The Opposition, singly or collectively, cannot be thus subdued at the national level. And in conducting parliamentary or other business, there has to be an element of give and take. Whatever decision the Speaker of the Lok Sabha takes on giving the official status of Leader of the Opposition to the Congress, the BJP lost an opportunity in not being immediately generous, instead of hiding behind precedents.

Mr Modi demonstrated in Gujarat that he could keep fringe and extremist elements of the Sangh Parivar at bay in his state. His task is immensely more complicated at the national level because the RSS backed him to the hilt for leadership and will now demand its pound of flesh not only in appointing pliable or ideologues as ministers but also in doing its bidding on issues it considers important.

Against Mr Modi's eloquence and vitriol on the election campaign, his silence on major issues of the day has been much commented upon. The tasks of governance are, of course, quite distinct. Responsibilities of government impose restrictions on the free flow of ideas, but interactions with media restricted to short tweets or terse official press notes will prove to be a handicap in running the country.

Mr Modi is a quick learner and one hopes he will change course in some areas as he moves forward.

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Common sense is not so common
V. S. Chaudhri

Common sense is not so common a commodity as it is assumed to be. It is a God given gift. The rich, the poor, the educated, the illiterate all have it in abundance but when it comes to its use, all are miserly.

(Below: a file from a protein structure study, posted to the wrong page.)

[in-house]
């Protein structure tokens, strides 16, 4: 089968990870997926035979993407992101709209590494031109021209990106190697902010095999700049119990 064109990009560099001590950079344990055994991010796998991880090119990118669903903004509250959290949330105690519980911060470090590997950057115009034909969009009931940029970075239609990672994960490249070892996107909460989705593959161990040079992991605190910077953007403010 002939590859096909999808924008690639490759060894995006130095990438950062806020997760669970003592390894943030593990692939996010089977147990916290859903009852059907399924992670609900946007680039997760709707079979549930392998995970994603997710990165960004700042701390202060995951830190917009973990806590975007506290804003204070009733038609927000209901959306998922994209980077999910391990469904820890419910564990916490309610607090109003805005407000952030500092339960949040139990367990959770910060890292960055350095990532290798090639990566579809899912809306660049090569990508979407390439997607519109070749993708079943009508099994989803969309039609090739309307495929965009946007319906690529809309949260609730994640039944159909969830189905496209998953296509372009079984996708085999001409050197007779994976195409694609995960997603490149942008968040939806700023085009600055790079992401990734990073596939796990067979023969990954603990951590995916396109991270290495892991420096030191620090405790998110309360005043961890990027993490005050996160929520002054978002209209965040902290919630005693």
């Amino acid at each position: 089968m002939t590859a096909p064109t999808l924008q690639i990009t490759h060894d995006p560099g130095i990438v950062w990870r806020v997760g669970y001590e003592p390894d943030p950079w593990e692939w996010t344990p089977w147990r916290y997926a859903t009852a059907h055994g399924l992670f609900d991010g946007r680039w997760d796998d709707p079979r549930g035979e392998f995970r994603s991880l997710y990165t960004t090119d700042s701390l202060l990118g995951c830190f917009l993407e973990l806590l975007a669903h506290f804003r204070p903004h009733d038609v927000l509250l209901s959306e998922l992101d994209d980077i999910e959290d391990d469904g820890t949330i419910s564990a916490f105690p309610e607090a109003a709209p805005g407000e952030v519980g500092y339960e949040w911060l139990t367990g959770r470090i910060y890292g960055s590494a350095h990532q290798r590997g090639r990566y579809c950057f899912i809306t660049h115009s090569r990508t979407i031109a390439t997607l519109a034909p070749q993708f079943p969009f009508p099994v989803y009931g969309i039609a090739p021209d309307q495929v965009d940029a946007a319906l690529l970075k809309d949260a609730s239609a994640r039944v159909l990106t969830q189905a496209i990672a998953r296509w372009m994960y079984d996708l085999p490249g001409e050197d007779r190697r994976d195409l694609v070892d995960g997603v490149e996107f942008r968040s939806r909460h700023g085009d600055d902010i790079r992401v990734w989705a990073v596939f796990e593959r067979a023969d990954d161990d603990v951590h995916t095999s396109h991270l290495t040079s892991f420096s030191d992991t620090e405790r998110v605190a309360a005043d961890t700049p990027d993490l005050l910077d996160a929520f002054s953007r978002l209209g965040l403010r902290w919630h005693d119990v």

Dr. Lawrence Peter, an authority on management studies, has written a wonderful book ‘The Peter principle’. He has given some real life examples of lack of common sense in day-to-day working. At one place, he narrates an interesting experience. He says that once he applied for the job of a teacher in a university. Ha complied with all the requisite formalities such as enclosing his bio-data, copies of credentials and testimonials and a receipt for the payment of fee. He was anxiously waiting for an interview call; one day he was amazed to receive back his application with the following remarks: “Your application could not be entertained as it was sent through ordinary post. We had specifically mentioned that all applications should be sent through registered post, to ensure safe delivery. You are therefore advised to send the application and its enclosures again through a registered post, if you are still interested in the job”. How funny!